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Maternal and child health

Norway recognises the importance of education for maternal and child health. Girls who go to school and gain an education tend to marry and have children later. Education for girls and women is therefore crucial for improving maternal health and reducing child mortality.


Knowledge transfer

Norwegian expertise in the fields of natural resource management and taxation is increasingly sought after by developing countries, and we are happy to share it. We do so through the programmes Fish for Development, Oil for Development, and Tax for Development. In addition, the Digitalisation for Development programme was launched in 2018.


Norway is no more involved in traditional country-to-country development assistance to India; that was closed down in 2003 – 2004. Still, according to official statistics, India is a substantial recipient of Norwegian development funds. During the 10 years 2007 - 2016, it varied annually between 101 and 216 mill. NOK with an average of 163 mill. NOK – equal to about USD 19.4 mill. Since 2000, India has normally been around no. 20 on the list of about 100 countries receiving development assistance from Norway.

Most of the development funds go to the two sectors Health and Research. The support to the health sector (the NIPI programme) is being phased out, leaving research as the main sector from 2018.

Other prioritized areas are Climate, Environment, Energy, Education, Gender equality and Culture.

Currently, the following programmes / projects in India are supported:

Programme /   Project Title


Agr. no.

Bioforsk - India - Climate Change Adaptation Programme



DN-NBA Centre on Biodiversity Policy and Law (CeBPOL)

DN -   Direktoratet for Naturforvaltning


Research   Council - Agreement no 1

Norges   Forskningsråd


Research   Council - Agreement no 2

Norges   Forskningsråd


Research   Council - Agreement no 3

Norges   Forskningsråd


SINTEF CPWD Building Waste Mgmt



SINTEF CPCB Co-processing (II)



SINTEF   Ecofriendly refrigeration & ACs



Management of Catastrophic Natural Disasters in Uttarakhand

Norges   Geotekniske Institutt


Institutional   Support to ATREE

ATREE - Ashoka Trust for Research in Ecology and the Environment


TERI Norway Inst Climate Energy (II)

TERI - The Energy and Resource Institute


SIU Higher   Education Collaboration

SIU - Senter   for internasjonalisering av utdanning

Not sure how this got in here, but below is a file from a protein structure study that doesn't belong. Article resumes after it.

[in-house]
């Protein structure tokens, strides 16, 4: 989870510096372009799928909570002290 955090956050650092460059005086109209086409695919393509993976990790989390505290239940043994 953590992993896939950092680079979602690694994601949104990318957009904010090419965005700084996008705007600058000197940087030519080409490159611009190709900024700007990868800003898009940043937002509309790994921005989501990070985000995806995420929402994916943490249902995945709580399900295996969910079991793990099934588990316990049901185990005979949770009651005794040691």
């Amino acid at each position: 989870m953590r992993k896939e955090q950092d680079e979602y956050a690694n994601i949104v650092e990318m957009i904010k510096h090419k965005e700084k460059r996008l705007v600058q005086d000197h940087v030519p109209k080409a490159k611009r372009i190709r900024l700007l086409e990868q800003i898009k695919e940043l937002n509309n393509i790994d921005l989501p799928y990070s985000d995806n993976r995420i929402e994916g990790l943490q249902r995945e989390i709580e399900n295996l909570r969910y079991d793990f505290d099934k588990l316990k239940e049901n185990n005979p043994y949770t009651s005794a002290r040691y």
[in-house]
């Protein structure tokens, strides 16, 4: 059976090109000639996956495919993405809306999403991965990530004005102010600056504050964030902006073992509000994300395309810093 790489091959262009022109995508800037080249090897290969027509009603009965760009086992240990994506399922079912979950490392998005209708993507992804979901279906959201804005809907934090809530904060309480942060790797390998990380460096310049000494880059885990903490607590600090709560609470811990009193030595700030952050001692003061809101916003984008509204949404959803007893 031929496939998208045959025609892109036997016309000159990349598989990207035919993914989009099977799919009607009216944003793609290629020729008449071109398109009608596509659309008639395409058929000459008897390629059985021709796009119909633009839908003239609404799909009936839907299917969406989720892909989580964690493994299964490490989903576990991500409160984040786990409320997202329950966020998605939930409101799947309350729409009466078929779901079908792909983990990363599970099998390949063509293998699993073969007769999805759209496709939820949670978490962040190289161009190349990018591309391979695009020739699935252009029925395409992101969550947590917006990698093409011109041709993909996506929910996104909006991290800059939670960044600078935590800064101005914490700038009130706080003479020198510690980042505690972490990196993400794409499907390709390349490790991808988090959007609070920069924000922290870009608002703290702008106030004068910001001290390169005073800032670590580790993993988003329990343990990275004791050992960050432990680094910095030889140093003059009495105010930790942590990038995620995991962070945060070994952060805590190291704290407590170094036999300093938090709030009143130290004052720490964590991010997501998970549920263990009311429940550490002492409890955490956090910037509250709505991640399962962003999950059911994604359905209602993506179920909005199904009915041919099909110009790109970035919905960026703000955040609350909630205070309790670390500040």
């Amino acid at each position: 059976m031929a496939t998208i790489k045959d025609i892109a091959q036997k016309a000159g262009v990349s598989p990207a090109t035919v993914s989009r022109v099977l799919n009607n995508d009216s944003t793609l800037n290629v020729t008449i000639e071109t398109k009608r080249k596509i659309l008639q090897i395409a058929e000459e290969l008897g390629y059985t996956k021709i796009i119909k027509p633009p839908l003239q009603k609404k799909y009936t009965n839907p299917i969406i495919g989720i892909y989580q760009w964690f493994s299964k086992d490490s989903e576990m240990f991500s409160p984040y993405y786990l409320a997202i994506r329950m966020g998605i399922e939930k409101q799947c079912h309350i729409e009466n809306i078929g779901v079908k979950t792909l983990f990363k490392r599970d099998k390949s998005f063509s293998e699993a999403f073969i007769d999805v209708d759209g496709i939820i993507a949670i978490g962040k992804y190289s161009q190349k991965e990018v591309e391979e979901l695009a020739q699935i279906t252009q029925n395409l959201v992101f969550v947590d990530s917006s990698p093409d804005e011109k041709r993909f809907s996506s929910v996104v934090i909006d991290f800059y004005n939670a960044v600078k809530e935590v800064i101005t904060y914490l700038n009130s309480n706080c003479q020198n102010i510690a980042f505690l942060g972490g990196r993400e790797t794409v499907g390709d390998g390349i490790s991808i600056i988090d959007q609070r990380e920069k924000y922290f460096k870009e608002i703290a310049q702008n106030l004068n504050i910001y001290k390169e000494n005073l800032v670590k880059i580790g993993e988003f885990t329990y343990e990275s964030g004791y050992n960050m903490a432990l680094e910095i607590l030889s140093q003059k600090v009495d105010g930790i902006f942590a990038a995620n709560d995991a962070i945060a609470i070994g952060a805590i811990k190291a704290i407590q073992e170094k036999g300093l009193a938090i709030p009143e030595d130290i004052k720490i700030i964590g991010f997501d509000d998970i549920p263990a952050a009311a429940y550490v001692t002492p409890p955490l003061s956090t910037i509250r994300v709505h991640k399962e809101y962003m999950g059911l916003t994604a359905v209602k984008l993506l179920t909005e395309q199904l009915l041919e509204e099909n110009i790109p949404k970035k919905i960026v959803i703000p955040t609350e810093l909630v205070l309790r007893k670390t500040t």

NIPI- LFA   Addendum II

UNOPS - UN Office for Project Services


UNDP: Support to Norway India Partnership Initiative

UNDP - UN   Development Programme


Jhpiego Cooperation: Pre-service nursing/midwifery education



Research for documentation of NIPI 2013-2017

Sambodhi Research & Communications Pvt. Ltd.


PHFI: RMNCH+A Implementation in Jammu and Kashmir through Swasthya Slate

PHFI - Public Health Foundation of India


ITD-HST: Sustainable Integrated Mother/Child Health Care in Rural India

ITD-HST - Institute of Trans-disciplinary Health Sciences and Technology


IPE Global: Administration of NIPI Project

IPE Global Ltd


INCLEN: Evaluation of HBNC+ project at district level

INCLEN - International Clinical Epidemiology Network


WB: South Asia Water Initiative, phase II (Regional)

World Bank


Multi Sectoral Approach to Enhancing Gender Responsive Governance   (Regional)

UN Women


THP: Women in Panchayats and Violence against Women

The Hunger   Project


Kailash   Satyarthi Children's Foundation

Kailash   Satyarthi Children's Foundation


Afghanistan and its neighbours: A Regional Consensus

Delhi Policy   Group


IDSA-PRIO. India in the World: Emerging Perspectives on Glob. Challenges

PRIO - International Peace Research Institute, Oslo


Rikskonsertene - Music cooperation Indo-Nor 2014-2017



Seagull School of Publishing (phase 2)

Seagull Foundation for the Arts


A vision for contemporary dance and performance art in India 2014-2017

Attakkalari   Centre for Movement Arts


GATI Dance   Forum Programme

Gati Dance   Forum


Khoj International Artists Association Programme

KHOJ -   International Artists Association


Ibsen in   Hyderabad (phase 2)

University of   Hyderabad


Strategic Management in the Arts of Theatre

IFA - India Foundation for the Arts


Ibsen between Tradition and Contemporaneity: The Peer Gynt Cycle

University of   Hyderabad